Various protest rallies are scheduled around Greece on Thursday by opponents of a draft law aiming to allow the operation of recognized non-state, non-profit higher education institutions in the country.

Several university departments, mostly in the greater Athens area, were also reportedly “occupied” as part of the protests.

Political party-affiliated college student groups, especially those on the left, along with educators’ unions at all levels bitterly oppose the prospect of anything but state universities and colleges operating as recognized educational institutions in Greece. Private, for- profit and non-profit, primary and secondary schools operate freely. Private colleges and tertiary level institutes have operated in Greece for decades, however, degrees, diplomas and certificates issued by the latter are not recognized by the Greek state. This lack of recognition also applies to for-profit affiliates of foreign universities offering courses in the country.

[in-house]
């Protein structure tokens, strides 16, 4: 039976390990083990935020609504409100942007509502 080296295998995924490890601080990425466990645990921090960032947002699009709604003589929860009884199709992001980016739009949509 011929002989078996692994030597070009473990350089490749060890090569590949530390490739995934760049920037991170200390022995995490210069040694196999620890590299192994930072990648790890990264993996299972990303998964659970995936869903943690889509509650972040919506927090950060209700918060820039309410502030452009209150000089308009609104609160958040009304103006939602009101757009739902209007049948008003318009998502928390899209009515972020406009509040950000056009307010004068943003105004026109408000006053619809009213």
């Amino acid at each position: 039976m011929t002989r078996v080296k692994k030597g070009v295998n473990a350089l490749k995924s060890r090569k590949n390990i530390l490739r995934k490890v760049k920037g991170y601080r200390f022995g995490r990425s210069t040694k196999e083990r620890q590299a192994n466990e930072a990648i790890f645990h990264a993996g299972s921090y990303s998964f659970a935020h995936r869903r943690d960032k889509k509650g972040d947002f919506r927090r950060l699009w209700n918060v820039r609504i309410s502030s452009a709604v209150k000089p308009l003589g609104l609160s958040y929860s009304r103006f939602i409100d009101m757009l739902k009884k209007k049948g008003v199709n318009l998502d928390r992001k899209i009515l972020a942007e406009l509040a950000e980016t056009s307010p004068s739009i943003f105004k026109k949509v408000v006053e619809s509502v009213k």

Rallies and protests are scheduled for central Athens, Thessaloniki and the western port city of Patras.

The secondary teachers’ union (OLME) has also declared a three-hour work stoppage for Thursday with the aim of enabling interested educators to participate in the protests. Nevertheless, such industrial actions usually record minimal participation.

Greece is one of the few, if not the only Western world nation that does not recognize or sanction non-state, non-profit higher education institutions on its territory. A constitutional article, dating to 1975, has been used to prevent the establishment of such institutions.

Additionally, highly politicized teachers’ unions have bitterly opposed whatever evaluations for their members, while dismissing and expressing skepticism of standardized tests for pupils using international criteria, such as the Programme for International Student Assessment (PISA).